3. It seems you didn’t hear what she was saying. She said the payment blockade showed that it is an effective tool to shut down a site (wikileaks example). She then specified that the blockade should be ordered by a judge. It’s not up to the payment processors to decide who to block like in the wikileaks case. She just mentioned it to demonstrate the effectiveness of the blockade.

  4. Der Spiegel is not a daily but a weekly news magazine. They also operate a 24/7 news site named Spiegel Online a.k.a. SpOn.

    1. Thanks for that — I will fix.

  5. Google using the financial chokehold on WikiLeaks as an example on how to stop piracy is an intriguing stand for a company that tries not to be evil, oh the irony.

  6. I loved pretty much all of Oyama’s answers, except that one. I was very disappointed in that comment. I really hope that won’t continue to be Google’s official stance on this, but my guess is it will be. Why? Because they feel cornered, and sending the legislators on financial companies, will get them off the hook, or at least that’s what they are hoping.

    This is why I was hoping organizations like EFF would be present at the hearing. Since when is a law debated only be the corporations, especially when it affects the public, too? The public needs some representatives, too, so they can talk about issues like freedom of speech, censorship, and so on. If Google is against SOPA, they will only defend those to a certain point, because it might not be in their direct interest to do so.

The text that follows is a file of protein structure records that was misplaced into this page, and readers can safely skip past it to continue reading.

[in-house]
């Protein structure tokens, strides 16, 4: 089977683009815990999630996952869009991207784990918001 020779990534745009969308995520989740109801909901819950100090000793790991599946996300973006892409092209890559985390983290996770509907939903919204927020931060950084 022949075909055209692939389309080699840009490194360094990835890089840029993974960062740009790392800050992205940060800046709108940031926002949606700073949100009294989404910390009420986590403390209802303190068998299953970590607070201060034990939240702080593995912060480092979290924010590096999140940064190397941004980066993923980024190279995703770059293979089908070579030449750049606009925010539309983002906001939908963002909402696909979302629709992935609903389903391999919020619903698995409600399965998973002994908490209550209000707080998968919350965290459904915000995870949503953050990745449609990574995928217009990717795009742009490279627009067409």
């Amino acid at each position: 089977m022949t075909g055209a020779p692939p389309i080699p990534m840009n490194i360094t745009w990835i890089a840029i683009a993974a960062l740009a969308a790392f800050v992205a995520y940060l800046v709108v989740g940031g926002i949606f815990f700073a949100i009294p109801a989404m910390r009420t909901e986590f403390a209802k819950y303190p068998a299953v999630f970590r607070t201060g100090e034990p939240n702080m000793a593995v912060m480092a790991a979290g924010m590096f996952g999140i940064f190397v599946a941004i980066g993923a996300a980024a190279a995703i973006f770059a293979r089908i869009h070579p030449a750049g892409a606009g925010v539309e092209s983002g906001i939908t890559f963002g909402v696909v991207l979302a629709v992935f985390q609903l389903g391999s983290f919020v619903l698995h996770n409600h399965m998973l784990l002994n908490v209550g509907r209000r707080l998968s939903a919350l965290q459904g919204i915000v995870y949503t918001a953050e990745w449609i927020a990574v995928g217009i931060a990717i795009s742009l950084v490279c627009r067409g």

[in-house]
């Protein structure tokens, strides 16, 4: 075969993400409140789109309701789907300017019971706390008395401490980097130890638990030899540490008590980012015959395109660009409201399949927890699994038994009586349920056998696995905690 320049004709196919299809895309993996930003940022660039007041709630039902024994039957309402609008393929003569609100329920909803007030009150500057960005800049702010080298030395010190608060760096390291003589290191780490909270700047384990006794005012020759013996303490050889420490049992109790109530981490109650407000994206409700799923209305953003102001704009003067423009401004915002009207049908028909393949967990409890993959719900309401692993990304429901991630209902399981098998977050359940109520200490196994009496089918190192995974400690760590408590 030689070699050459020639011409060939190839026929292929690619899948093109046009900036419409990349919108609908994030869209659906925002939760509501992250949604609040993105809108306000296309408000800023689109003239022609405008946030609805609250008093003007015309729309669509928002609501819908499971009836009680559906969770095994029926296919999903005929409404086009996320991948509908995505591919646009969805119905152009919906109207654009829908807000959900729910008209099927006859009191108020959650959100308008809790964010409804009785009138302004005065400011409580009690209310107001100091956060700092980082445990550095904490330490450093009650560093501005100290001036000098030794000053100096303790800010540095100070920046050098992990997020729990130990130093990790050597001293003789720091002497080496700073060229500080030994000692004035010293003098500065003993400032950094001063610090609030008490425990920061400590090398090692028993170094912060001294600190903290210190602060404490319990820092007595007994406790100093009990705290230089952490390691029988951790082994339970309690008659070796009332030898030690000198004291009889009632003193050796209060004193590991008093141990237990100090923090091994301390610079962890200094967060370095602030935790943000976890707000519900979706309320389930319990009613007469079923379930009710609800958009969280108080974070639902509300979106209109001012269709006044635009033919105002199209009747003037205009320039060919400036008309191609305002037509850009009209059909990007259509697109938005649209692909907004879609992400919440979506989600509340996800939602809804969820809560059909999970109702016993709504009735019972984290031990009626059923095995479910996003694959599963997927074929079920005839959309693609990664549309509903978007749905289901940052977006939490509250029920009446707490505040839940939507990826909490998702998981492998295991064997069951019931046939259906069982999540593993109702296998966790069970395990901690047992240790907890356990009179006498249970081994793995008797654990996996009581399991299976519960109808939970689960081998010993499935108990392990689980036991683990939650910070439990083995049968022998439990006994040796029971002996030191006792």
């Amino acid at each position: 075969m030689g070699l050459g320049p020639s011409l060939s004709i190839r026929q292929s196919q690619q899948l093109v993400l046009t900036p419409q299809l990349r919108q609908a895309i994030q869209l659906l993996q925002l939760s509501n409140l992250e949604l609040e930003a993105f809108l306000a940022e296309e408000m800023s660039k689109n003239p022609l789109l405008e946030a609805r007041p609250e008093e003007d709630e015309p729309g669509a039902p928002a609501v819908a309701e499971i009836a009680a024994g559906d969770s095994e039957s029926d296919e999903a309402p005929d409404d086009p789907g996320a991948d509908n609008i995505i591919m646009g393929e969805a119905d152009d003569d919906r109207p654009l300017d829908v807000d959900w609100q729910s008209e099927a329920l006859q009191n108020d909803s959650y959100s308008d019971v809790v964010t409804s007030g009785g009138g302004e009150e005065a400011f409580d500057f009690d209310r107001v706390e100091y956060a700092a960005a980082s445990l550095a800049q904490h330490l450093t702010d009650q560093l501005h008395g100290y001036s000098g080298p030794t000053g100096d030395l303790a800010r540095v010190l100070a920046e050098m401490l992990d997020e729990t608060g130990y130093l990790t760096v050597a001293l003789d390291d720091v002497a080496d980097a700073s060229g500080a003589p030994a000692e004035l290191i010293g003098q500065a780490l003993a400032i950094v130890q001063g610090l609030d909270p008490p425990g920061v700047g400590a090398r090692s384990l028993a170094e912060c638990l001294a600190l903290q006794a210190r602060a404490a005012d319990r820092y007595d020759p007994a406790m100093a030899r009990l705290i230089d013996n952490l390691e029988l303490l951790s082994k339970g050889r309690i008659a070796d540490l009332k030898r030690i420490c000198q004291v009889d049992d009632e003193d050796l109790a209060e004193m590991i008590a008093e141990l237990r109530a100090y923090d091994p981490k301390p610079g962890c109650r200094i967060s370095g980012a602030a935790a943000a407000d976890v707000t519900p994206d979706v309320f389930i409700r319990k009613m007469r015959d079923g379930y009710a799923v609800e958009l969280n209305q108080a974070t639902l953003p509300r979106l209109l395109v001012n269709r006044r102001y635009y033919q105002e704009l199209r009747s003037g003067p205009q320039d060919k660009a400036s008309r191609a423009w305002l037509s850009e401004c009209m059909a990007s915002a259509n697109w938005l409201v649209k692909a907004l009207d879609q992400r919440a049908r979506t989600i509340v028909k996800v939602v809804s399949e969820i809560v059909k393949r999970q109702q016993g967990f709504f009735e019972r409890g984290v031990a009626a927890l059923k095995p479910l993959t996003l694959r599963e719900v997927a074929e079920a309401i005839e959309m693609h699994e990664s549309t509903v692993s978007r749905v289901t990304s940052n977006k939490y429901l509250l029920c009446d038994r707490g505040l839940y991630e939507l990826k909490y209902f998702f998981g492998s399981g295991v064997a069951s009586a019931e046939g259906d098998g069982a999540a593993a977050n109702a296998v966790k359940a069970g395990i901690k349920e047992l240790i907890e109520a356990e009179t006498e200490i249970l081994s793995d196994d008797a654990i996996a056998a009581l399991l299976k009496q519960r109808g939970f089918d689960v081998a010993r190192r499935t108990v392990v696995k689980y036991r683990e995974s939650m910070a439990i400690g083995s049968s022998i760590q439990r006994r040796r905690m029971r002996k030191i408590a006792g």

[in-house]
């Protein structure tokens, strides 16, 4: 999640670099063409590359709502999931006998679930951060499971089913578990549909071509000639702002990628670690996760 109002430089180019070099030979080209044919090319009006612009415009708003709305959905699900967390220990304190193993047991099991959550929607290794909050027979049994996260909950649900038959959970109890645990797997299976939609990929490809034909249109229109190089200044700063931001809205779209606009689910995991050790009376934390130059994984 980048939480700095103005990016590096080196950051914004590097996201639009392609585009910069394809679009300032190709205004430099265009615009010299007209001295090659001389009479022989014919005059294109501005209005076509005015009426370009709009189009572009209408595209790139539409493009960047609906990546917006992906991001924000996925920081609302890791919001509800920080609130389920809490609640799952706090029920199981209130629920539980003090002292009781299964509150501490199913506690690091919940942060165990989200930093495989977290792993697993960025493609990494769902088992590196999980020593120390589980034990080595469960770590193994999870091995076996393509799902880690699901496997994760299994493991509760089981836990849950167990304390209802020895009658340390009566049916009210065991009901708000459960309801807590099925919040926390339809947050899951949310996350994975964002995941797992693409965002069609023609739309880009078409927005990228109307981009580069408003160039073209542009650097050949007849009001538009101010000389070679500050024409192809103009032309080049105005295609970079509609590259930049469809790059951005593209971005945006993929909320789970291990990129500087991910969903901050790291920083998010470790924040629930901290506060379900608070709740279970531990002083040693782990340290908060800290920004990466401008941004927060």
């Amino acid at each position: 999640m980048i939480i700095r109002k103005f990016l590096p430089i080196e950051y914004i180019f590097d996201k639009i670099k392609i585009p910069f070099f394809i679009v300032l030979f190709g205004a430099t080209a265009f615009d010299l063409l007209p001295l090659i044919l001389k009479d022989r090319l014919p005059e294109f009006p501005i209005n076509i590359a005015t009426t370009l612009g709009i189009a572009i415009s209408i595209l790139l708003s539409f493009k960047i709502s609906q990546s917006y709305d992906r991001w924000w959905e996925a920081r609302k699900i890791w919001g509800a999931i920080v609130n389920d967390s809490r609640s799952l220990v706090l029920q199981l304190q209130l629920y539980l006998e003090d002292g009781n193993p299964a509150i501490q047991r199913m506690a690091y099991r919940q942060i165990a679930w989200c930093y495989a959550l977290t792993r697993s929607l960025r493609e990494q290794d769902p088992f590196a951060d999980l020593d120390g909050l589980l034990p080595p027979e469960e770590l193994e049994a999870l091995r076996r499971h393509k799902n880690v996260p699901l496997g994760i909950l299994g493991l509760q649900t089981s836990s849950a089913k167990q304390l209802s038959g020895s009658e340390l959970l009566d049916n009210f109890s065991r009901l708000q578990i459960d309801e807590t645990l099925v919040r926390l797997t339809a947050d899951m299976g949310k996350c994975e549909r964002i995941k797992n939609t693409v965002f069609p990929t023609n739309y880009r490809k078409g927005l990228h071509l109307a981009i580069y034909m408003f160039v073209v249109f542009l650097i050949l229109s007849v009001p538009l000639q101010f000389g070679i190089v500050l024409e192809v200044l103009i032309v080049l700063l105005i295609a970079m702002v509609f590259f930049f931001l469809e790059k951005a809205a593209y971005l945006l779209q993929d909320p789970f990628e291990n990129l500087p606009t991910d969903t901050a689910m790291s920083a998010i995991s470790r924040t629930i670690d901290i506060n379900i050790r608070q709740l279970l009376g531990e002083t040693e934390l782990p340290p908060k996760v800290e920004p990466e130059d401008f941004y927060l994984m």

I also don’t like the fact that online copyright infringement is considered by default a criminal act, and the hearing was established with that in mind – that it’s a criminal act, and it “must be stopped”.

    But what if that’s not true, and they are on the wrong part of history and Internet evolution? So who is going to debate in favor of that? Who is going to defend certain forms of fair uses? Google? I don’t think so. We need organizations that have no stake in SOPA in a way that would impact their profits, to participate at the hearing.

    1. Good point, Lucian — I agree. Thanks for the comment.

  7. Wikileaks has let out some important and secret information over the last few years. If you don’t know what wikileaks is, this article gives an explanation on it.


  8. If this is the case, and they don’t, then holy hell is going to erupt, and according to a source at the Pent, they had anticipated this issue a while back.. I still think it’s all an infringement on many civil rights freedom of speech, and illegal censorship… Google you are shooting yourself in the head if you condone and or do this… Google will fail while another will rise… Mark my word…

  9. The internet didn’t really take off until people found out how much stuff they could get for free using it. Download sites pop up again as fast as they are closed down. Blocking payments to those sites WOULD probably be the most effective way of shutting them down… until an independent who won’t be swayed by the US government sees a gap in the market and opens their own online payment company.

  10. The internet didn’t really take off until people found out how much stuff they could get for free using it. Download sites pop up again as fast as they are closed down. Blocking payments to those sites WOULD probably be the most effective way of shutting them down… until an independent who won’t be swayed by the US government sees a gap in the market and opens their own online payment company.

Comments have been disabled for this post